In 2009, I kayaked the 25-mile-long south coast of Menorca, the northernmost of Spain’s Balearic Islands. I had intended to circumnavigate the island but there was a strong northwest wind, called the Tramontana, crashing waves up to 15′ into the north coast and raking across the west and east coasts. I spent three days waiting for the Tramontana to weaken. With my time running out, my hosts, Maria Teresa and Carlos of Menorca en Kayak, turned me loose at Biniancolla, a coastal town on the southeast corner of the island. Trading the circumnavigation for an unhurried cruise in the sheltered south coast was the best thing that could have happened. That coast is entirely composed of eggshell-white marés limestone, a much more malleable stone than the dark gray and red crags that fortify much of the north coast. The shoreline I'd be paddling is riddled with caves carved either by the Mediterranean Sea or by hand as far back as the Bronze Age.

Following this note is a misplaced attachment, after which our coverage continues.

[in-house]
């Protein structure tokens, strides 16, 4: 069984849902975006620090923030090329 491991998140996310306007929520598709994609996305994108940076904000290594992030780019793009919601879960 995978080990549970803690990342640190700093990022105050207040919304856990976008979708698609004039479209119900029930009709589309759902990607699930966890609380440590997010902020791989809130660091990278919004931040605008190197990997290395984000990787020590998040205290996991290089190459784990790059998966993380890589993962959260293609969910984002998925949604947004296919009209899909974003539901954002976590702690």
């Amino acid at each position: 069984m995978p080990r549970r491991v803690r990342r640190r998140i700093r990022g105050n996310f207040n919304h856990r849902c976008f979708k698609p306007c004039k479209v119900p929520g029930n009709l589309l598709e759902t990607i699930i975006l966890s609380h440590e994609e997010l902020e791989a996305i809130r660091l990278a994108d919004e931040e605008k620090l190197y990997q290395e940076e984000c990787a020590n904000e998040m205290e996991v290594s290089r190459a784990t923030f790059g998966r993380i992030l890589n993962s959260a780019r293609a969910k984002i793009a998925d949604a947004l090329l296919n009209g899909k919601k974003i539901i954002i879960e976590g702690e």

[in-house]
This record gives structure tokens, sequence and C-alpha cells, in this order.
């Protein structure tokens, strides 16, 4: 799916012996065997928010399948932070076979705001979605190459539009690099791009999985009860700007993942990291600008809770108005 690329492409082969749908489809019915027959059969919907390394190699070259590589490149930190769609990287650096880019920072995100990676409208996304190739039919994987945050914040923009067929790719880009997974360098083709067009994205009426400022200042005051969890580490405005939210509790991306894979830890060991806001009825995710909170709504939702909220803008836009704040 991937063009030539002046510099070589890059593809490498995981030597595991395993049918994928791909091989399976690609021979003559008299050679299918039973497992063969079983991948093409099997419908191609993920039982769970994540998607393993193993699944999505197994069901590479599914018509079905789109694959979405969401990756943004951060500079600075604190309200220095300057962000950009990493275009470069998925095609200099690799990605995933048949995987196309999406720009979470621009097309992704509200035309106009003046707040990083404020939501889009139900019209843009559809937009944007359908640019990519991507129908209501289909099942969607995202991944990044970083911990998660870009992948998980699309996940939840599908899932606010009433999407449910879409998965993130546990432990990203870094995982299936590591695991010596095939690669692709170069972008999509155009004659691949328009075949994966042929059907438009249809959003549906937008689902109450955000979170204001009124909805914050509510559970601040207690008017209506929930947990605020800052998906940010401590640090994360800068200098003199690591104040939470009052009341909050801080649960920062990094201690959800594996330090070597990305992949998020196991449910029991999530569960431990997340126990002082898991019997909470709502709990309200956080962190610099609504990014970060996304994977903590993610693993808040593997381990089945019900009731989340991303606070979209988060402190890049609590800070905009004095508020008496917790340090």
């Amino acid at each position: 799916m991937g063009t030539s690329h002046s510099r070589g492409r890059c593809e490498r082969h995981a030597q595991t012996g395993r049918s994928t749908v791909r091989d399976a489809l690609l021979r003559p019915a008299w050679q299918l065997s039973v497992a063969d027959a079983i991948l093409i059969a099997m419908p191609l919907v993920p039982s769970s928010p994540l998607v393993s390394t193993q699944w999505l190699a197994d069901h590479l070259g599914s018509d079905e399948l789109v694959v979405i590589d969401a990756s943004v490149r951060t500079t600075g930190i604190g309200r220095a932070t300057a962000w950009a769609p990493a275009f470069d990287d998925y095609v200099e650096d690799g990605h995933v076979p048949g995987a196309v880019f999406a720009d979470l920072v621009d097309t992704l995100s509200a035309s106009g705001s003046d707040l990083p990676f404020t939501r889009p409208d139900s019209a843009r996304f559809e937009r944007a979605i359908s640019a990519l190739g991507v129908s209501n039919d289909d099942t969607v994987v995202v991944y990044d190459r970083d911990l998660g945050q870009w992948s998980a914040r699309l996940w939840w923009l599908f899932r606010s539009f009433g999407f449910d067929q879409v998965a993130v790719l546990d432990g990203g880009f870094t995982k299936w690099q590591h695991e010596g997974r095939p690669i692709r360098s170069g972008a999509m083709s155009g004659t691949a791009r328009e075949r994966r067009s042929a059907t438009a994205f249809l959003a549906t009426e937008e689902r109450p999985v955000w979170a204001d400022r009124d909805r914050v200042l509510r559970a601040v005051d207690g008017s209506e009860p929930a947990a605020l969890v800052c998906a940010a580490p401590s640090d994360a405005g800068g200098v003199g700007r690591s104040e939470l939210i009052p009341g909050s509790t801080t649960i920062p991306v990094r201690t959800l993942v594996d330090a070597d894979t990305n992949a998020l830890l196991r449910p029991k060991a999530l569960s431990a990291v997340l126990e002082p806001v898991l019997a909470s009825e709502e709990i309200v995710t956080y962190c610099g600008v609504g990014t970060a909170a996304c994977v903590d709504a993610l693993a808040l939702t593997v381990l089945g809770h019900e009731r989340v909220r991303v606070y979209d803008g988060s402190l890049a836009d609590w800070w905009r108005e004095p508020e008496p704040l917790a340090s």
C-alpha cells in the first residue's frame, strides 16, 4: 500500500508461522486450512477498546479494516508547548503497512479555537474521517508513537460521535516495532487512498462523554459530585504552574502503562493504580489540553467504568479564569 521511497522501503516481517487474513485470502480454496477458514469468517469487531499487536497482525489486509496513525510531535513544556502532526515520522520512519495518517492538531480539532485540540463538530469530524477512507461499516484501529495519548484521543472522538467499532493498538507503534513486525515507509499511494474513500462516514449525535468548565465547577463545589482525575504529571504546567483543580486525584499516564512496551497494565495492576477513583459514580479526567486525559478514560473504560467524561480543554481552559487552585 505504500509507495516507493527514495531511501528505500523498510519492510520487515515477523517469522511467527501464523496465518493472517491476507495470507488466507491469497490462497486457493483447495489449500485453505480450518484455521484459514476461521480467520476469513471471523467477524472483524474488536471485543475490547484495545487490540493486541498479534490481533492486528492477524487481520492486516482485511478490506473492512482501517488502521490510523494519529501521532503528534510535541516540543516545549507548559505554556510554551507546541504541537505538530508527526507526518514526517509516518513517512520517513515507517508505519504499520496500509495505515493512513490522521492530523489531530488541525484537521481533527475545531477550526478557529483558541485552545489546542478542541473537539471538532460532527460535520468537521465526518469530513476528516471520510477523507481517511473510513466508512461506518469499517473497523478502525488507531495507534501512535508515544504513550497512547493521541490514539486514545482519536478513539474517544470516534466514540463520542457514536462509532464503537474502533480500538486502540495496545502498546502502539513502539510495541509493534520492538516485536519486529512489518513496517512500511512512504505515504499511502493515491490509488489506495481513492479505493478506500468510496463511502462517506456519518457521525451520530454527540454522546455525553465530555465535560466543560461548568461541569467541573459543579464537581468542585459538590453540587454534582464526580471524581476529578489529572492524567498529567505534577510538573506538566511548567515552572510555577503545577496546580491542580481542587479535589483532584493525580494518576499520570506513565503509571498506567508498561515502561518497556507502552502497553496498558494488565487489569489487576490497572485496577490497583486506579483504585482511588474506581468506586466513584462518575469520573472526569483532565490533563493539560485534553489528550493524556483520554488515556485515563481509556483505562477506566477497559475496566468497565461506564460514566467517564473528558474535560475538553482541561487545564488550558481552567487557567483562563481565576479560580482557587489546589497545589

The launch ramp in Biniancolla was at the north end of a narrow, well protected cove but the Tramontana sweeping over the low landscape on the east end of the island swirled around the buildings and buffeted the water. When I left the cove and paddled west along the coast, I kept close to shore in a band of still water only a dozen yards wide.


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